Thursday, 25 March 2010
On this day...
Greece revolts against the Ottoman Empire, leading to the start of the Greek War of Independence in 1821. Although, obviously an event of national, even global significance, it also has a noteworthy literary link. Romantic poet Lord Byron, was part of a group known as the Philhellenes.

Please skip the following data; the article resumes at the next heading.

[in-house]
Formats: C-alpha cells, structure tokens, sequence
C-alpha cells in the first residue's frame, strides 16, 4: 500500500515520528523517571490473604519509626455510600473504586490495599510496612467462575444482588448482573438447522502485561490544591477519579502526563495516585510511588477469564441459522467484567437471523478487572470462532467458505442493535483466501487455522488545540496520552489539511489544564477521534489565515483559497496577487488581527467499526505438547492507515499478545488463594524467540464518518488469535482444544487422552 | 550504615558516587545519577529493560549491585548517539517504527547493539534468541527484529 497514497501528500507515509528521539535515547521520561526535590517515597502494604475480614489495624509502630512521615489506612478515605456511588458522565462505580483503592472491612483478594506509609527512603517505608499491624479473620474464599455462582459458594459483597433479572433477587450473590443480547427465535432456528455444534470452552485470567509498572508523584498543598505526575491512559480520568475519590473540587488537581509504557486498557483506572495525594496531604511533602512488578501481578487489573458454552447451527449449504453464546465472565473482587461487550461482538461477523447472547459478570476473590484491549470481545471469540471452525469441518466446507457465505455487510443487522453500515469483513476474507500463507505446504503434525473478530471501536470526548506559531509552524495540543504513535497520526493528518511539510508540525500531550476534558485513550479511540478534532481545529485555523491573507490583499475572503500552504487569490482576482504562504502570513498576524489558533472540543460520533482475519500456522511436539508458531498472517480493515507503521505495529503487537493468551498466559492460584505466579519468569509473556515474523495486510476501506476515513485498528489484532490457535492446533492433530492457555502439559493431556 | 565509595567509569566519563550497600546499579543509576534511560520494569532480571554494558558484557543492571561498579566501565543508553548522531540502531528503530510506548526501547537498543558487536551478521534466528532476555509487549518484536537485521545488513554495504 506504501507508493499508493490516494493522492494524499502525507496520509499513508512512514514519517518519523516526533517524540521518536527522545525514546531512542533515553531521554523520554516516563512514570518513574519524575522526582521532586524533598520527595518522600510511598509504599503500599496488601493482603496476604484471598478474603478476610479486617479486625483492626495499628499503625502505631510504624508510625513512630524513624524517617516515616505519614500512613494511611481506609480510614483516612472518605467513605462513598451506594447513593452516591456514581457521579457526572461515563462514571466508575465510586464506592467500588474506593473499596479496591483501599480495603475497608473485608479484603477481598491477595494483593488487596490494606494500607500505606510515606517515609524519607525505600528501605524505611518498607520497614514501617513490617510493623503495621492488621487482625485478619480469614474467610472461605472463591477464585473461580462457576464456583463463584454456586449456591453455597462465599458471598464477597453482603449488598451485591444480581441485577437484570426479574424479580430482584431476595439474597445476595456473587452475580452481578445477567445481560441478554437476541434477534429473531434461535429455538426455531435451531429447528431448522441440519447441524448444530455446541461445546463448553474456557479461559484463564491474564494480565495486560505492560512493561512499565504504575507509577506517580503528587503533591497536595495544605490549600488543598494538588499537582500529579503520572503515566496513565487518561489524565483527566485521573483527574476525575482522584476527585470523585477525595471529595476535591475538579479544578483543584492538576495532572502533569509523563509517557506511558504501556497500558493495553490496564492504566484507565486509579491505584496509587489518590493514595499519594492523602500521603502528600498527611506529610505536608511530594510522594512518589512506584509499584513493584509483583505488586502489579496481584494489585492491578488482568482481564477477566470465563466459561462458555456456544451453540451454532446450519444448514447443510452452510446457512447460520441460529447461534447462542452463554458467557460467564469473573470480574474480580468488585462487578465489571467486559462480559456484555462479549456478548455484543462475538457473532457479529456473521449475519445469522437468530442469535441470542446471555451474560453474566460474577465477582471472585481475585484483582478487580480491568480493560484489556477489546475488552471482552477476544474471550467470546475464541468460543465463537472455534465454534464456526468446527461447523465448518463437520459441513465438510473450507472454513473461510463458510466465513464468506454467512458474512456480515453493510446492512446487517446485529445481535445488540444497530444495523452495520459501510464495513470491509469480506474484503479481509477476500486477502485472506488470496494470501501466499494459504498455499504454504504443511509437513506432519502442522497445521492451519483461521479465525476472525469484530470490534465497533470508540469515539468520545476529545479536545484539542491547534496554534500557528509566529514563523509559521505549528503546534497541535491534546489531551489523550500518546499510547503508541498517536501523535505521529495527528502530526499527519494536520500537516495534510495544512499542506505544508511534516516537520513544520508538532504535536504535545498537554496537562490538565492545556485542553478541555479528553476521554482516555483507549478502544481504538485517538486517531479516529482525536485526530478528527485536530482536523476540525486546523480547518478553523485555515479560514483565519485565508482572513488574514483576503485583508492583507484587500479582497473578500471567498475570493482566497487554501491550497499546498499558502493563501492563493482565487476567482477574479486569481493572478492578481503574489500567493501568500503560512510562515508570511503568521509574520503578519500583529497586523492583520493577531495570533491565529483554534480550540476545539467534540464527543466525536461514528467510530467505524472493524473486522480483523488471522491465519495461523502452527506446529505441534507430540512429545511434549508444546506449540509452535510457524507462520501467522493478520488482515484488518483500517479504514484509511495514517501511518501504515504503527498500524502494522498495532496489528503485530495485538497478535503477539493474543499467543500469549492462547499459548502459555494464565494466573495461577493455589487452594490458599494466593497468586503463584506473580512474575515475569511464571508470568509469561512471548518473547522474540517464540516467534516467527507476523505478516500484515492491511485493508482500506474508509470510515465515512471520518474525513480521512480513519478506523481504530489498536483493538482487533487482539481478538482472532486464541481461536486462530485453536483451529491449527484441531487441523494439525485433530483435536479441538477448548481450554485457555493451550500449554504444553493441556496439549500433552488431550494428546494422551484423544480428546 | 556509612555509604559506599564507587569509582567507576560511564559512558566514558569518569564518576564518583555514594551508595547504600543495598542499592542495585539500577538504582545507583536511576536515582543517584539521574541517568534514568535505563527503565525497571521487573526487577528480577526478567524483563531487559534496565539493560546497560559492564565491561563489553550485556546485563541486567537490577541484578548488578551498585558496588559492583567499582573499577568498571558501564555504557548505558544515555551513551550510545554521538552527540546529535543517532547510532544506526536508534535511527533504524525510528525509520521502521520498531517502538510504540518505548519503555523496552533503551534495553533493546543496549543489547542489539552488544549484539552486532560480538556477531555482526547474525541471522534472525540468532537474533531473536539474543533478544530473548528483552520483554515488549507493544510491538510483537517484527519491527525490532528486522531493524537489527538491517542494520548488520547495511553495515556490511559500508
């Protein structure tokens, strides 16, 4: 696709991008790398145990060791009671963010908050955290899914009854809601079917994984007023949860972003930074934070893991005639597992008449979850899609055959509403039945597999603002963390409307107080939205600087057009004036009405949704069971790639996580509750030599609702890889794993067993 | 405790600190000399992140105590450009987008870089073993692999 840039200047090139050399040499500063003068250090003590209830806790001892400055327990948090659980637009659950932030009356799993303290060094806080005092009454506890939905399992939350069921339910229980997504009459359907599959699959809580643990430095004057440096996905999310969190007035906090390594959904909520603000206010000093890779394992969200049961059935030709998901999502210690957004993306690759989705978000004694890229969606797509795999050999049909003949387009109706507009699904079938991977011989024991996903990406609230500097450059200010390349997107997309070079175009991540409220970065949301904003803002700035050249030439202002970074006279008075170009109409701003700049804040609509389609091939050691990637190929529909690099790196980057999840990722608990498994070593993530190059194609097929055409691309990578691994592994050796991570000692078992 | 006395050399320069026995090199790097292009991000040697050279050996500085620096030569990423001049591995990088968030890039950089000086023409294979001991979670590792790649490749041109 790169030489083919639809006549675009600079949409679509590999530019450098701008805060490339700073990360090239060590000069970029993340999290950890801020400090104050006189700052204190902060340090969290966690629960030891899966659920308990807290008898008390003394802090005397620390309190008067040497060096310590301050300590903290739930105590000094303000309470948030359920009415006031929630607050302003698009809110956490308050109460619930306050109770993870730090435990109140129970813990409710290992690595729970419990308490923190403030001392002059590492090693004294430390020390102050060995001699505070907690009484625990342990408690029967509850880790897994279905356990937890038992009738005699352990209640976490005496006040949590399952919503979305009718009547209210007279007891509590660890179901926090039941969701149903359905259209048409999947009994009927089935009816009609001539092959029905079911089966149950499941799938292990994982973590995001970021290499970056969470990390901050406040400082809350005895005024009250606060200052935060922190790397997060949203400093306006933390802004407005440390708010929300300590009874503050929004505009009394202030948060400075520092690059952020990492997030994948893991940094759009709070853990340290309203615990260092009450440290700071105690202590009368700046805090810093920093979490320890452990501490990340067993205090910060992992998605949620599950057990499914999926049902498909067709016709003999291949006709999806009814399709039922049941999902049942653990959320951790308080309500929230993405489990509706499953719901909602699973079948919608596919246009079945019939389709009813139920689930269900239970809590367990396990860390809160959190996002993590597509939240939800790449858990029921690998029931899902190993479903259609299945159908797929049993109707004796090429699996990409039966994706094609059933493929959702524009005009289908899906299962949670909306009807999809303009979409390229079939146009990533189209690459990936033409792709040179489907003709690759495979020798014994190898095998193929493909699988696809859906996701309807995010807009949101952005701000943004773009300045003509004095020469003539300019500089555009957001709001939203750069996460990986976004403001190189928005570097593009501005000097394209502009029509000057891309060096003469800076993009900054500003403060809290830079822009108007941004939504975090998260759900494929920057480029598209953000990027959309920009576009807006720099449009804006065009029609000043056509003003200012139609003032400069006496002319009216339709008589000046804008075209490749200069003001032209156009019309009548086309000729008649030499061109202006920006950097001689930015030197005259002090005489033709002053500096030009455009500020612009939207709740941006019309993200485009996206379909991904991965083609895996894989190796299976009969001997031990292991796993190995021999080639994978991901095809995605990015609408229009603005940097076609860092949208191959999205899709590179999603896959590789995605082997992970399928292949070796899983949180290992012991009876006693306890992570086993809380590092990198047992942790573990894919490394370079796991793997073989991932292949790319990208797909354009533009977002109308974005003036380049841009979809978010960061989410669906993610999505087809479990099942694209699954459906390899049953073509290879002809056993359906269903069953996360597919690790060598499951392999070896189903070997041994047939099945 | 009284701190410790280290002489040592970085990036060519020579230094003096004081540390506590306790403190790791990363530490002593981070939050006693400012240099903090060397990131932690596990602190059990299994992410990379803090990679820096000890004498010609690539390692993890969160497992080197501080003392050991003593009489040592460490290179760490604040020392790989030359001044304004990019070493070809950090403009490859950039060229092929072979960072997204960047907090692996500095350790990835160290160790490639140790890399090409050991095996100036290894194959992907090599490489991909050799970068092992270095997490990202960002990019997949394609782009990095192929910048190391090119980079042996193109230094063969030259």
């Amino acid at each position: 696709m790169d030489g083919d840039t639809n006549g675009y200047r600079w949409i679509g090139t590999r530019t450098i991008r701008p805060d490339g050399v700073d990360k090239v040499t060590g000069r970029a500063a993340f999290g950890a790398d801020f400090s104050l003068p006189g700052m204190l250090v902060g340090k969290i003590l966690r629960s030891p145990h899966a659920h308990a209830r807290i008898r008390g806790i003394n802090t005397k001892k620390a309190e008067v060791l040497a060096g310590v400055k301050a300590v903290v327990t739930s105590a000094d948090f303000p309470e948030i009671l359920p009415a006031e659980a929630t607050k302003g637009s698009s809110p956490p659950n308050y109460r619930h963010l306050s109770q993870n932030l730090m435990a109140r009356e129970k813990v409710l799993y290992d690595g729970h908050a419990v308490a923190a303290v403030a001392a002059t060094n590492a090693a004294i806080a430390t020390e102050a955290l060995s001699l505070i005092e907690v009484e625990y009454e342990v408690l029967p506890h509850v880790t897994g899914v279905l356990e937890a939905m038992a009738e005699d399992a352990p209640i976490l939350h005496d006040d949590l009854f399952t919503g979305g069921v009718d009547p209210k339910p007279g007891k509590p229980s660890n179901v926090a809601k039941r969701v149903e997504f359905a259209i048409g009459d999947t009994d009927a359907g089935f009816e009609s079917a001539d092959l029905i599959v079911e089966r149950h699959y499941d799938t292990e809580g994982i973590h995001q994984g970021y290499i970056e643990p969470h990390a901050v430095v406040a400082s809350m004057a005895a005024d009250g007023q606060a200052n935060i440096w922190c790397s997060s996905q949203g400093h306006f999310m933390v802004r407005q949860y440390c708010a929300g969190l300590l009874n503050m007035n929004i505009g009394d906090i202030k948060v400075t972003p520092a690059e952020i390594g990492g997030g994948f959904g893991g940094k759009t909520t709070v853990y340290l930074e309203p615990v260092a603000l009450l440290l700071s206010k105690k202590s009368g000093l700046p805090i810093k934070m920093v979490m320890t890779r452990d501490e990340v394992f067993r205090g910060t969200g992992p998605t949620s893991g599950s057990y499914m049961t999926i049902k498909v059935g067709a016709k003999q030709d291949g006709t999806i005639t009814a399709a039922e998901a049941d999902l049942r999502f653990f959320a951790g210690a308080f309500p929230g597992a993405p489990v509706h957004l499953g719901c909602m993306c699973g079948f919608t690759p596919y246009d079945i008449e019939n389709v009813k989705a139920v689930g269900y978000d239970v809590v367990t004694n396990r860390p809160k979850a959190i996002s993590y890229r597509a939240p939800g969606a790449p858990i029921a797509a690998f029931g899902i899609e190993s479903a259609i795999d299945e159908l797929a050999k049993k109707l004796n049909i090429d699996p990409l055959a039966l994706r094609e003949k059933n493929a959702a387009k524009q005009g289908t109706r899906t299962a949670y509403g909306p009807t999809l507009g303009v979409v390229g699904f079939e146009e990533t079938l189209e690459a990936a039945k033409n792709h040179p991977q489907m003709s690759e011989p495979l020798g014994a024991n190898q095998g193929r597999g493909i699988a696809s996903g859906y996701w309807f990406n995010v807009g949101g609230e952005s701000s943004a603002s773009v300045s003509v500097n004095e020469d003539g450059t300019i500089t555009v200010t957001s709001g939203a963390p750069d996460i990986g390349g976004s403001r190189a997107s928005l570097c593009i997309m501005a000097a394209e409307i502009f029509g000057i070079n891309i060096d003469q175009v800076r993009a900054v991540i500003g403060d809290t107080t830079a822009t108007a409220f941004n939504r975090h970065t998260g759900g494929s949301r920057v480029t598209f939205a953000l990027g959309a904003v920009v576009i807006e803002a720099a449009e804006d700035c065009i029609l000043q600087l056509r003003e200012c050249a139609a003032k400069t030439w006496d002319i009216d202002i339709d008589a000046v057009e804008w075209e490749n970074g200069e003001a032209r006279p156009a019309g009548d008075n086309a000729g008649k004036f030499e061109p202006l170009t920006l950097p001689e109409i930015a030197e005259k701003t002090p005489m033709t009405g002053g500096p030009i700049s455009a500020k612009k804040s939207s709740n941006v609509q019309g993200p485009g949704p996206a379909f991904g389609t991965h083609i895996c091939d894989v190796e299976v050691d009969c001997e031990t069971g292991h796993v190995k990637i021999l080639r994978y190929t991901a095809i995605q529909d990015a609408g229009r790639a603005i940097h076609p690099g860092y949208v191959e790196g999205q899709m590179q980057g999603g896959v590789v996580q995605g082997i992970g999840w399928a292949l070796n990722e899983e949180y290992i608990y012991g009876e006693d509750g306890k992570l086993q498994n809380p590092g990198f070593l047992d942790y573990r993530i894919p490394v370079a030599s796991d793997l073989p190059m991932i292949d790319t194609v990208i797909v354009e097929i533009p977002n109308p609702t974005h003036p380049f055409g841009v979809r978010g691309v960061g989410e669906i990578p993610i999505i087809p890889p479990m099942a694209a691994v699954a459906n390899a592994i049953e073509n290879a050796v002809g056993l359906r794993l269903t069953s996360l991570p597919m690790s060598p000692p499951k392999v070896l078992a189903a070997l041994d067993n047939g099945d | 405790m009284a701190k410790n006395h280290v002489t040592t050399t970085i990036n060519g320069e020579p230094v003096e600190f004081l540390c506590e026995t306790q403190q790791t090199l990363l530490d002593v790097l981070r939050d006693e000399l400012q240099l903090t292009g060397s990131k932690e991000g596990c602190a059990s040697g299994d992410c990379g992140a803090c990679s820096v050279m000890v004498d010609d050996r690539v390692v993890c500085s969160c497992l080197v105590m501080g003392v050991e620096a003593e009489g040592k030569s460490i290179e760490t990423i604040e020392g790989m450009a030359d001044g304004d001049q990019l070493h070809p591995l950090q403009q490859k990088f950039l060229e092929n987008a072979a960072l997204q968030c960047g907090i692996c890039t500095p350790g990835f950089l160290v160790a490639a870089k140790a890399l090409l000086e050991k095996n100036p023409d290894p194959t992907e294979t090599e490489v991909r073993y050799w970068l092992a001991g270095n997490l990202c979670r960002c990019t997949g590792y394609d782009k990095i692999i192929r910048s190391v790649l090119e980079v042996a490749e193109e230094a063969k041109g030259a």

A western intellectual movement, the Philhellenes were wealthly European and Americans aristocrats, who, having grown up with Greece's classical heritage, financed the revolution and took up arms. Byron, now often regarded as a Greek national hero, both publicised and funded the cause, spending £4,000 of his own money to refit the Greek fleet and writing poetry such as 'The Isles of Greece'. True to the cause until the end, Byron died in Greece of a fever, six years before the war's conclusion.